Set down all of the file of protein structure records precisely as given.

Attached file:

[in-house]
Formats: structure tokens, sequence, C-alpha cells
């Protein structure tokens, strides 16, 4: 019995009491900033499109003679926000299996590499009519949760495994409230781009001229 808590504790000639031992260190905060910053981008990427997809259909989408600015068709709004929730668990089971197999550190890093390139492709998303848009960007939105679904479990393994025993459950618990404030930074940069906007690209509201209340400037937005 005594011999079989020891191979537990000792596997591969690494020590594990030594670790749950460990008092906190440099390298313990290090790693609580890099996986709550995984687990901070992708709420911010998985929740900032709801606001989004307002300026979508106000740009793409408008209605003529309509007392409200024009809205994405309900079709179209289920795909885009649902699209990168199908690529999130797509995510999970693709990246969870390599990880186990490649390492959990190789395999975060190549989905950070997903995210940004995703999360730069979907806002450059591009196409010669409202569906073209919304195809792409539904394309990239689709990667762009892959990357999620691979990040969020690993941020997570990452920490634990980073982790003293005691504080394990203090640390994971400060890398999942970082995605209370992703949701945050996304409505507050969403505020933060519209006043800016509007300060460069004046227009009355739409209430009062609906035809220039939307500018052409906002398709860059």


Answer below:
[in-house]
Formats: structure tokens, sequence, C-alpha cells
């Protein structure tokens, strides 16, 4: 019995009491900033499109003679926000299996590499009519949760495994409230781009001229 808590504790000639031992260190905060910053981008990427997809259909989408600015068709709004929730668990089971197999550190890093390139492709998303848009960007939105679904479990393994025993459950618990404030930074940069906007690209509201209340400037937005 005594011999079989020891191979537990000792596997591969690494020590594990030594670790749950460990008092906190440099390298313990290090790693609580890099996986709550995984687990901070992708709420911010998985929740900032709801606001989004307002300026979508106000740009793409408008209605003529309509007392409200024009809205994405309900079709179209289920795909885009649902699209990168199908690529999130797509995510999970693709990246969870390599990880186990490649390492959990190789395999975060190549989905950070997903995210940004995703999360730069979907806002450059591009196409010669409202569906073209919304195809792409539904394309990239689709990667762009892959990357999620691979990040969020690993941020997570990452920490634990980073982790003293005691504080394990203090640390994971400060890398999942970082995605209370992703949701945050996304409505507050969403505020933060519209006043800016509007300060460069004046227009009355739409209430009062609906035809220039939307500018052409906002398709860059």